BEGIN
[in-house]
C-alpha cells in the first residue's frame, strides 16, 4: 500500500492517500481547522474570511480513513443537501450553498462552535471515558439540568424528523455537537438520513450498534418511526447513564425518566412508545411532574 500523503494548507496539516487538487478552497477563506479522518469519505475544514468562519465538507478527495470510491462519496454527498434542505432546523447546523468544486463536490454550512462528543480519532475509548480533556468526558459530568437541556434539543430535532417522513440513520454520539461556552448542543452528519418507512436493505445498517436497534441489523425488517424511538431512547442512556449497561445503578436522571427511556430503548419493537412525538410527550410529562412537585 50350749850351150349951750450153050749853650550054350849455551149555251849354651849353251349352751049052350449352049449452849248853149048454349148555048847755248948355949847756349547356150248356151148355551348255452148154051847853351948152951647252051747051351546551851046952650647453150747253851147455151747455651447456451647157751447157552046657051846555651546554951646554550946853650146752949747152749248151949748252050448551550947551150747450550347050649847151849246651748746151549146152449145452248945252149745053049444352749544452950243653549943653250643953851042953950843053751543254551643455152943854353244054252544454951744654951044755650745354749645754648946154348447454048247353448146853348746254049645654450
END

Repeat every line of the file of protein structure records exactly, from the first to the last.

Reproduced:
[in-house]
C-alpha cells in the first residue's frame, strides 16, 4: 500500500492517500481547522474570511480513513443537501450553498462552535471515558439540568424528523455537537438520513450498534418511526447513564425518566412508545411532574 500523503494548507496539516487538487478552497477563506479522518469519505475544514468562519465538507478527495470510491462519496454527498434542505432546523447546523468544486463536490454550512462528543480519532475509548480533556468526558459530568437541556434539543430535532417522513440513520454520539461556552448542543452528519418507512436493505445498517436497534441489523425488517424511538431512547442512556449497561445503578436522571427511556430503548419493537412525538410527550410529562412537585 50350749850351150349951750450153050749853650550054350849455551149555251849354651849353251349352751049052350449352049449452849248853149048454349148555048847755248948355949847756349547356150248356151148355551348255452148154051847853351948152951647252051747051351546551851046952650647453150747253851147455151747455651447456451647157751447157552046657051846555651546554951646554550946853650146752949747152749248151949748252050448551550947551150747450550347050649847151849246651748746151549146152449145452248945252149745053049444352749544452950243653549943653250643953851042953950843053751543254551643455152943854353244054252544454951744654951044755650745354749645754648946154348447454048247353448146853348746254049645654450